I saw the woman, drunk with the blood of the saints and with the blood of the martyrs of Jesus. And when I saw her, I marveled with great amazement.
The Bible is smattered with messages which can be taken literal or in a symbolic manner. In some instances, it seems clear the message is powerful men taking from the poor or condemning the ill. Other times, you wonder if there is some link to the belief of vampires. In short, the Old Testament makes it very clear we are not to drink the blood of others for fear of becoming something different, something cursed. Revelations 17:6 has one chilling moment, and one must wonder what sort of vampress had her fill, or will be doing so, in the Apocalypse to come. Granted, in a more symbolic manner, this is about taking in one’s faith and letting it fill them to their core. Regardless, the Bible dates back about 2,700 years and isn’t the oldest written account.
The Torah and Old Testament
If any one of the house of Israel or of the strangers who sojourn among them eats any blood, I will set my face against that person who eats blood and will cut him off from among his people.
The Torah, or as some say, the Old Testament, predates the modern Bible, setting it about 3,300 years old. Leviticus pushes for man to be mindful of one fact, blood is life. Thus, the lesson is instilled one who does drink the blood of others will be cast out. Or perhaps, no longer is considered a man. It wasn’t until the Talmudic in 200 CE when the Jewish vampire began its roots as seducers known as strigas, succubi, and their lead seductress, Lilith. Teamed with the teachings from the Zohar and Kabbalah practices in the 2nd Century CE, blending demon, witch, vampires, and magic users became a widely known “fact” to those in the known world. Still, Leviticus holds true to our blood drinking mortals turned vampire.
The Sibylline Oracles
505 With supplications and unholy rites. Forsaking the Creator they were slaves To lewdness. Men possessing everything Bestow their gifts on things which cannot aid, As if they for my honors deemed these things
510 All useful, with the smell of sacrifice Filling the feast, as if for their own dead. For they flesh and bones full of marrow burn Offering on altars, and they pour out blood To demons, and they kindle lights to me
515 The giver of light, and as to a god That thirsts do mortals drunken pour out wine For nought to idols that can give no aid. I have no need of your burnt offerings, Nor your libations, nor polluted smoke,
520 Nor blood most hateful. For in memory Of kings and tyrants they will do these things Unto dead demons, as to heavenly beings, Performing service godless and destructive. And godless they their images call gods.
Sybilline BOOK VIII
Let’s not forget the Sibyls, or Oracles, had their fair share in recording the idea these blood drinkers existed (See my article on the Oracles for more about their historical roots). The Sibylline books were first written as far back as the 6th Century BC, making them roughly 5,000 years old. Between a fire in 83 BC and the Roman General Flavius Stilicho (365-408 CE), a large portion of the Sibylline texts were lost to the world. Still, what has survived contains remnants of the Bible and Torah, and a lot more to say about the drinking of blood. Again, echoes of Leviticus can be found along with some chilling ideas of vampire worshipping and the judgment which comes from an immortal God. In BOOK II, verse 115 of the Sibylline text, it is written: “When he to judgment comes. Disable not Thy mind with wine nor drink excessively. Eat not blood, and abstain from things Offered to idols.” It seems as if blood drinking is the same as making a pact with something, or meant for non-humans entirely, and here, she warns to stay sober less you fall prey.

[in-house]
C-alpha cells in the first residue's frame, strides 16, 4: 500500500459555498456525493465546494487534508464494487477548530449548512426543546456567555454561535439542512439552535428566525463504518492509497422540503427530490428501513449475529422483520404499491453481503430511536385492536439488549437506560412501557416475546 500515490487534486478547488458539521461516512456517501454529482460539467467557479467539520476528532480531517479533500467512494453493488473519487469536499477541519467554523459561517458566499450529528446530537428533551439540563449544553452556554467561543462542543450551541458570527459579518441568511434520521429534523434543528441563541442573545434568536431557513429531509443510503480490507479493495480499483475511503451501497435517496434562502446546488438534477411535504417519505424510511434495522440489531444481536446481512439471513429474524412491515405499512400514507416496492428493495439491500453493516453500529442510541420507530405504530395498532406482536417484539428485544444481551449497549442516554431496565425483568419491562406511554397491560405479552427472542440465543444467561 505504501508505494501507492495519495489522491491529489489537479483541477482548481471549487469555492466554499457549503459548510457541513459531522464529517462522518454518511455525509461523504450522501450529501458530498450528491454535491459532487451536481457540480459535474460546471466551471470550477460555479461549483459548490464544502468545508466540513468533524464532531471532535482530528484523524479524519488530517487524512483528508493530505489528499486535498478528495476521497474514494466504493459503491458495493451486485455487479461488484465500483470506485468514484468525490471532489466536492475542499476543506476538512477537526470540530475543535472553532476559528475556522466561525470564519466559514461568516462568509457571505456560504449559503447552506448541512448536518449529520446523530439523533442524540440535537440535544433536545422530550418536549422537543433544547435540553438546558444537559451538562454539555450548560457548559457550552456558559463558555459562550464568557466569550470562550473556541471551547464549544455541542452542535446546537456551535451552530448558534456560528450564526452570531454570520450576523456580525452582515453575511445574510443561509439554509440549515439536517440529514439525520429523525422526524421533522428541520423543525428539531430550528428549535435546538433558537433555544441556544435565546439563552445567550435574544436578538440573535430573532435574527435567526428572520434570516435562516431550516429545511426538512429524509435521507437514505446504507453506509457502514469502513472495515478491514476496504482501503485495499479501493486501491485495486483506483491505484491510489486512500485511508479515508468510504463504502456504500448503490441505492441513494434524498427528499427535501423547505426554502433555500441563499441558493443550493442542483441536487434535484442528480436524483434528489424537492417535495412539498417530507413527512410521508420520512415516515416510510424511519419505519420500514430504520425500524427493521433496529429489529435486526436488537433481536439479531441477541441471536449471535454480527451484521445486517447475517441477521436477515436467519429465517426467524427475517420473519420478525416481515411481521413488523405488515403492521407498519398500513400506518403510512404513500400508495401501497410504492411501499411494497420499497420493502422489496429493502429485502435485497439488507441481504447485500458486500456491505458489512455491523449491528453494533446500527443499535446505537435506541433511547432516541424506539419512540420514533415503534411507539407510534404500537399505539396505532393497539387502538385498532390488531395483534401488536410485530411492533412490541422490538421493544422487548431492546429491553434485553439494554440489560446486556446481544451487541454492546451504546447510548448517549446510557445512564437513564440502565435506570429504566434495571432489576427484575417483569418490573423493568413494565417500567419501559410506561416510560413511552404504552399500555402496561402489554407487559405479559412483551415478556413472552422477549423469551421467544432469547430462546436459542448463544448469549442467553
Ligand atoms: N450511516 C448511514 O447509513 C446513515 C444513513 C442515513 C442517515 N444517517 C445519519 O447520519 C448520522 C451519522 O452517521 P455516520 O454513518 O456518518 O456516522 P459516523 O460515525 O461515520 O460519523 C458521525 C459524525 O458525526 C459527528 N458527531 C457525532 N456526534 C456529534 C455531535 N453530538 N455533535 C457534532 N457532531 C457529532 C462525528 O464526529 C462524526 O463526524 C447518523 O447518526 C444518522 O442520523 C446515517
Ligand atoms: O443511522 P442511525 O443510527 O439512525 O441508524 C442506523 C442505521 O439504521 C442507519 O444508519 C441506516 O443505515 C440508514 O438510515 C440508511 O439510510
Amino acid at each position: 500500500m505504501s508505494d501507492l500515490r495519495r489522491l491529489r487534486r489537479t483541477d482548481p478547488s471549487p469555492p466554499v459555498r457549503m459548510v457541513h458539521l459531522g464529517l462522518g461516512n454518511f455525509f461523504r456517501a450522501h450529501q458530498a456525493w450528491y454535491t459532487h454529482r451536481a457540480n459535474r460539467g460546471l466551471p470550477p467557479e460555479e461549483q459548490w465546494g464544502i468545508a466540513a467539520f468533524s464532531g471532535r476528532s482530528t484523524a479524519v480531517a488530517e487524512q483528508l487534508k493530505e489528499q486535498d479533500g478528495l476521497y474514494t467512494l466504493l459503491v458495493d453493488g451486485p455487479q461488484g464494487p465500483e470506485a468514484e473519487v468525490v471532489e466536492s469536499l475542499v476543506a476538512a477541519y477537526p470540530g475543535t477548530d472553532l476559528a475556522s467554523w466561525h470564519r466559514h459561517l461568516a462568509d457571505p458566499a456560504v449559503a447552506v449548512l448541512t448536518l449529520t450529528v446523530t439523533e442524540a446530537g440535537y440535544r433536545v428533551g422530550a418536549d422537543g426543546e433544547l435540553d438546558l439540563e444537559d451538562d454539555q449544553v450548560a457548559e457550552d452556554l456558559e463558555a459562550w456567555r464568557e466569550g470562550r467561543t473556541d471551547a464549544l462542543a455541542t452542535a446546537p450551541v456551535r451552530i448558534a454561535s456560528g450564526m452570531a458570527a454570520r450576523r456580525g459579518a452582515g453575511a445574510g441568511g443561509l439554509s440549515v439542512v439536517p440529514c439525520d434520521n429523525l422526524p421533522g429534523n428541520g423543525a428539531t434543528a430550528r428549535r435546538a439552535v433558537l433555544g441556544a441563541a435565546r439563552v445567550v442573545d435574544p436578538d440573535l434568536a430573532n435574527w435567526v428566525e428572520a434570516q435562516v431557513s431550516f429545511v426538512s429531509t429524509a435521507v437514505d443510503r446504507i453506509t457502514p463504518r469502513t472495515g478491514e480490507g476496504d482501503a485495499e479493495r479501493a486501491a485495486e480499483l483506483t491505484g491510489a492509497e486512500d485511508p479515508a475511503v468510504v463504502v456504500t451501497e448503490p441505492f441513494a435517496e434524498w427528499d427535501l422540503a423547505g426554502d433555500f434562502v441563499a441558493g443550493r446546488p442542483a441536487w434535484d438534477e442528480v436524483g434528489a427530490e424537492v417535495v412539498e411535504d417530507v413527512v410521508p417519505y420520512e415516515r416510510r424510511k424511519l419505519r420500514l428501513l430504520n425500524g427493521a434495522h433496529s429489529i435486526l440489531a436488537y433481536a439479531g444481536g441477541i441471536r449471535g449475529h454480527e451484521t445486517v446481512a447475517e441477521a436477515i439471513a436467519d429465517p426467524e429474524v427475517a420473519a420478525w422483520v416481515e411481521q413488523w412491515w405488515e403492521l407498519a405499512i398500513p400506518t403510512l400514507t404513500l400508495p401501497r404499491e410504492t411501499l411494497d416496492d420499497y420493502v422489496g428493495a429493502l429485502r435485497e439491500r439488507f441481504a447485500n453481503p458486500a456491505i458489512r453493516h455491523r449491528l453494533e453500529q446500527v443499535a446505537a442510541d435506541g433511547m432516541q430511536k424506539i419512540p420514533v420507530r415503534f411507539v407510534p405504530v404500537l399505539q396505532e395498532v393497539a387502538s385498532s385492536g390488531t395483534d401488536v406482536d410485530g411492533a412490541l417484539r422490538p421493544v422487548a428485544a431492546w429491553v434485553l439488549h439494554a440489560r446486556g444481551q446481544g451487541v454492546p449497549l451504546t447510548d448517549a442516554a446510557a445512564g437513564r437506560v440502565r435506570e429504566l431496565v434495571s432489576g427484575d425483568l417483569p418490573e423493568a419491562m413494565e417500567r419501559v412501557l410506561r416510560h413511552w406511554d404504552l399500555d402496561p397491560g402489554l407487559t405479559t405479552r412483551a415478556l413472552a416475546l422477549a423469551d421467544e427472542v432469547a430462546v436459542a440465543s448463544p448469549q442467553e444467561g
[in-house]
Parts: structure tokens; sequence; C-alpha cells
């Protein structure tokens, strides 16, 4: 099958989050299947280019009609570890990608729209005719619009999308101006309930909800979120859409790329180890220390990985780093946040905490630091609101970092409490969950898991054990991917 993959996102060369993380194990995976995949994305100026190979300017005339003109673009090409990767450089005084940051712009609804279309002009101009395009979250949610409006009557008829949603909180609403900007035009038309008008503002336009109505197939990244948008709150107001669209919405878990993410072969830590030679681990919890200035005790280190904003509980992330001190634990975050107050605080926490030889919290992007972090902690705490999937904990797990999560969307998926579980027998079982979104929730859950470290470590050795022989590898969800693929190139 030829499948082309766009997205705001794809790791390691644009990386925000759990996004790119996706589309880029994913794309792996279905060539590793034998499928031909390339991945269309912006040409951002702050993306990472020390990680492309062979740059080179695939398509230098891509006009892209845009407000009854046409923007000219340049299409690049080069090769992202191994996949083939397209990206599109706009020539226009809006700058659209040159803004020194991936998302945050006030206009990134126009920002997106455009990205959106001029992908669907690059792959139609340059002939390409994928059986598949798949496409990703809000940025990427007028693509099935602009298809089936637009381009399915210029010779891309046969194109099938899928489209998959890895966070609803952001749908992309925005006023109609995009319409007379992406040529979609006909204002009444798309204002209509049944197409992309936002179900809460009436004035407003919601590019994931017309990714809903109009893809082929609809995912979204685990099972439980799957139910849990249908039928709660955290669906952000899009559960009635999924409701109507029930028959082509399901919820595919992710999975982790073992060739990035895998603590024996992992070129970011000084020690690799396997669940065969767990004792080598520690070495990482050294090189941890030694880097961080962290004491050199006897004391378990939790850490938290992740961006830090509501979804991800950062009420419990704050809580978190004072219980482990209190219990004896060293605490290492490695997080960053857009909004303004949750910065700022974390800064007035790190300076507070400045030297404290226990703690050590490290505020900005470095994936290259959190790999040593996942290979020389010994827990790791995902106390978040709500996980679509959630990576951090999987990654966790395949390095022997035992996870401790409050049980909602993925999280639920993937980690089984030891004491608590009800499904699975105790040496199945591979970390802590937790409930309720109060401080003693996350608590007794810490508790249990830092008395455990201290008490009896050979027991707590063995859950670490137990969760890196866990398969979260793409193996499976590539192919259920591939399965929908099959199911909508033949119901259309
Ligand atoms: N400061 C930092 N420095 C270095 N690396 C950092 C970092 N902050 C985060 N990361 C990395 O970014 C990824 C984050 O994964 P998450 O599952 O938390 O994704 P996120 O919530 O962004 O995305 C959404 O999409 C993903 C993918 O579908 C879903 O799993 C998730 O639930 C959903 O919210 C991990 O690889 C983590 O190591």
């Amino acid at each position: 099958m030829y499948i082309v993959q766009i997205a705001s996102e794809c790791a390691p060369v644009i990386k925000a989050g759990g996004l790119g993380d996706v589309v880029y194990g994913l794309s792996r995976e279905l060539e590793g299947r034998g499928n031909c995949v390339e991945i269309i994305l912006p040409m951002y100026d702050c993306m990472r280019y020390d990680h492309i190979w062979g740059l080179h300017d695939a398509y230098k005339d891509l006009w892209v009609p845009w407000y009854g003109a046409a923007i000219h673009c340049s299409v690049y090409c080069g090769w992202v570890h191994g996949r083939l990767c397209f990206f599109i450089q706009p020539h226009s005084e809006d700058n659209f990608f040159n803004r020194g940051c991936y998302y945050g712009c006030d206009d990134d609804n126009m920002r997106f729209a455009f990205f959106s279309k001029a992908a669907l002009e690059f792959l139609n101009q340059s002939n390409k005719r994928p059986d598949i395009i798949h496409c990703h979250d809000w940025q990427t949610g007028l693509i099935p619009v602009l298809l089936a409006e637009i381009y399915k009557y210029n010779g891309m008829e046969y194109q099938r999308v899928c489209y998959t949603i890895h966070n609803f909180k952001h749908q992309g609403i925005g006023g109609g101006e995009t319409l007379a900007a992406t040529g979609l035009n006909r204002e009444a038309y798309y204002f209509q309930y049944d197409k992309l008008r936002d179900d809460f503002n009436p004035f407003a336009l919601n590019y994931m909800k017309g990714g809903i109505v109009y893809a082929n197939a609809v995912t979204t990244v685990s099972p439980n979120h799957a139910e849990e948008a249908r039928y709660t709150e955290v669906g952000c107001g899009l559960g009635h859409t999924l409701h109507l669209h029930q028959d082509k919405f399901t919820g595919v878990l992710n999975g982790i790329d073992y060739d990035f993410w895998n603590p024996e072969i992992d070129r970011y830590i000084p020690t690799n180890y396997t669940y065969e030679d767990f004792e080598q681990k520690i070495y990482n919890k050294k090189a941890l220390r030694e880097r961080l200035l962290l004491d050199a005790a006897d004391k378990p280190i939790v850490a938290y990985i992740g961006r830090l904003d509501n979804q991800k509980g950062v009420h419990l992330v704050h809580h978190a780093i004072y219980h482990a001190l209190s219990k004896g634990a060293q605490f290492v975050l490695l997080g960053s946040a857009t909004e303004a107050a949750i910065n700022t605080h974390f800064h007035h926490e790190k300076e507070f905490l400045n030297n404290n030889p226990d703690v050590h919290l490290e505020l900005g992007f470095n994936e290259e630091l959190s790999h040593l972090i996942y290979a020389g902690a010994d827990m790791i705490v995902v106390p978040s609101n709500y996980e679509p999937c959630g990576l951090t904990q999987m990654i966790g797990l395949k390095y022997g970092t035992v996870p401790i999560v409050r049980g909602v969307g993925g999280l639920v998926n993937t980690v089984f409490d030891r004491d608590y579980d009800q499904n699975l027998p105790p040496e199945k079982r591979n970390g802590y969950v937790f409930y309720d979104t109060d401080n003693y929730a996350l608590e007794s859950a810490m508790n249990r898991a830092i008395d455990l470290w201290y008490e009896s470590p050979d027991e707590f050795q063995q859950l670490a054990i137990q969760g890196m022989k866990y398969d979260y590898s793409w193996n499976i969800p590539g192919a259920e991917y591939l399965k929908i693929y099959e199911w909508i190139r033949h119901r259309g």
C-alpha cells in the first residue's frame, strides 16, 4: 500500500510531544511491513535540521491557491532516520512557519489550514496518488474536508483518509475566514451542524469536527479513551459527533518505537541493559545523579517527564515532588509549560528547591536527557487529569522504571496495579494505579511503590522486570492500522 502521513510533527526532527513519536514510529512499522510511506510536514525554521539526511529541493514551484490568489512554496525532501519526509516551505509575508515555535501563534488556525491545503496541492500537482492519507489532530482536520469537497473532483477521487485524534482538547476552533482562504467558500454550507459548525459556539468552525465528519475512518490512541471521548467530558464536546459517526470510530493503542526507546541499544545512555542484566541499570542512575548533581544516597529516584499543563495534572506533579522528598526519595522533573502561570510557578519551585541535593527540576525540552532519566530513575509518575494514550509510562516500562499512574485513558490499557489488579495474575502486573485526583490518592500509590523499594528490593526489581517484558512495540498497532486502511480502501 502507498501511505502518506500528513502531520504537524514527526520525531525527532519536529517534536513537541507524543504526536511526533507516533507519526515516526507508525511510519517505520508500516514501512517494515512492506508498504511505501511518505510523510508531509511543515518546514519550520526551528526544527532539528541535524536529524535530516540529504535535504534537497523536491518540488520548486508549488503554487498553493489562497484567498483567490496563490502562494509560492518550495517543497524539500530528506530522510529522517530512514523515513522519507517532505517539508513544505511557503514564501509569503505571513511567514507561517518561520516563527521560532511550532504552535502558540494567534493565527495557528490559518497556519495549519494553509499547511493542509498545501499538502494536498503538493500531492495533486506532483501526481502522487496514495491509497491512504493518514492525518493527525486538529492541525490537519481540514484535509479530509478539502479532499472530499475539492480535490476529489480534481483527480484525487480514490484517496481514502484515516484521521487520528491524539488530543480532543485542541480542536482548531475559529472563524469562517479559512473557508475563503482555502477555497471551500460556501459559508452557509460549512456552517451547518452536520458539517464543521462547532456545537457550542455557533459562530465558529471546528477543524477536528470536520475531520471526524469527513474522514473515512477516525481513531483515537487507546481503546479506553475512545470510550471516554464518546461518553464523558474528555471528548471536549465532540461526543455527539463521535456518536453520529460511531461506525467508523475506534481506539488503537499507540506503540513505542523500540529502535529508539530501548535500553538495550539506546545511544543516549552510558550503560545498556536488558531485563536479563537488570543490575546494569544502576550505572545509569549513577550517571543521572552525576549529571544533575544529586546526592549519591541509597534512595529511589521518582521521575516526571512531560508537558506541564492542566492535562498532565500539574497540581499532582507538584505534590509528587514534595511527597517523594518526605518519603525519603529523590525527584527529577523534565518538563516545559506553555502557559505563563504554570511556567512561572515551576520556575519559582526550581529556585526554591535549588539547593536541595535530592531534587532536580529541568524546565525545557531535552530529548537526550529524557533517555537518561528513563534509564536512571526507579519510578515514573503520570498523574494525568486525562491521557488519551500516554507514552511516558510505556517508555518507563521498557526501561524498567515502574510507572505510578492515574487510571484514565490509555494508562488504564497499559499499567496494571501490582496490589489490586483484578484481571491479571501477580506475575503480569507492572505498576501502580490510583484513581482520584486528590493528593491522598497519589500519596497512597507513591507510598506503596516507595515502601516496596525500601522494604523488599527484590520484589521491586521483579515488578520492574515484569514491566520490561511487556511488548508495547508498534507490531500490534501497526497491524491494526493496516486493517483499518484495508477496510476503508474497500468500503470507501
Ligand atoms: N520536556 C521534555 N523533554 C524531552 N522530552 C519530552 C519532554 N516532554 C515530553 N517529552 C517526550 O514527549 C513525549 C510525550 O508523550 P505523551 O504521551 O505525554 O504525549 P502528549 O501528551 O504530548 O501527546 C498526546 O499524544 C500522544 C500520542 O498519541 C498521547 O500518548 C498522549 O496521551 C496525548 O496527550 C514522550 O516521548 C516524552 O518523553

Twenty-Five Tales of Baital
Madhusadan proceeded to make his incantations, despite terrible sights in the air, the cries of jackals, owls, crows, cats, asses, vultures, dogs, and lizards, and the wrath of innumerable invisible beings, such as messengers of Yama (Pluto), ghosts, devils, demons, imps, fiends, devas, succubi, and others. All the three lovers drawing blood from their own bodies, offered it to the goddess Chandi, repeating the following incantation, “Hail! supreme delusion! Hail! goddess of the universe! Hail! thou who fulfillest the desires of all. May I presume to offer thee the blood of my body; and wilt thou deign to accept it, and be propitious towards me!
Vikram and the Vampire by Sir Richard F. Burton
At the end of this list is a more obscure piece with an origin date unknown. Baital Pachisi, or “Twenty-five tales of Baital” was written in an ancient Hindu language known as Sanskrit (the language of the gods) which dates as far back at 600 BC. This is a vampire story nearly some 1,000 years older than the Sibyls’ own writings with a rewritten account in 1037 CE when the original scrolls were decaying. Later, an English adaptation, though loosely based on the original version, called “Vikram and the Vampire” would be written by Sir Richard F. Burton. Baital was the name of a celestial spirit known as a Pishacha, or for our convenience, vampire. According to legends, the Pishacha fed on human energy or souls, hung upside down in trees, and much more.
Considering the snippets strewn across these ancient times, vampires were feared as soul suckers who humans enticed with their blood. We were also guilty of wanting their power, their immortality, and even their blessing and would take it upon ourselves to drink blood in order to become something more.
Check back next week for a look at the historical accounts of vampires…
Valerie Willis is the author of The Cedric Series, a high-rated Paranormal Fantasy Romance Series featuring an anti-hero dragged away from the revenge he seeks on his maker by love and the onset of a larger threat. Valerie’s work is inspired by a melting pot of mythology, folklores, history, topped off with a healthy dose of foreshadowing.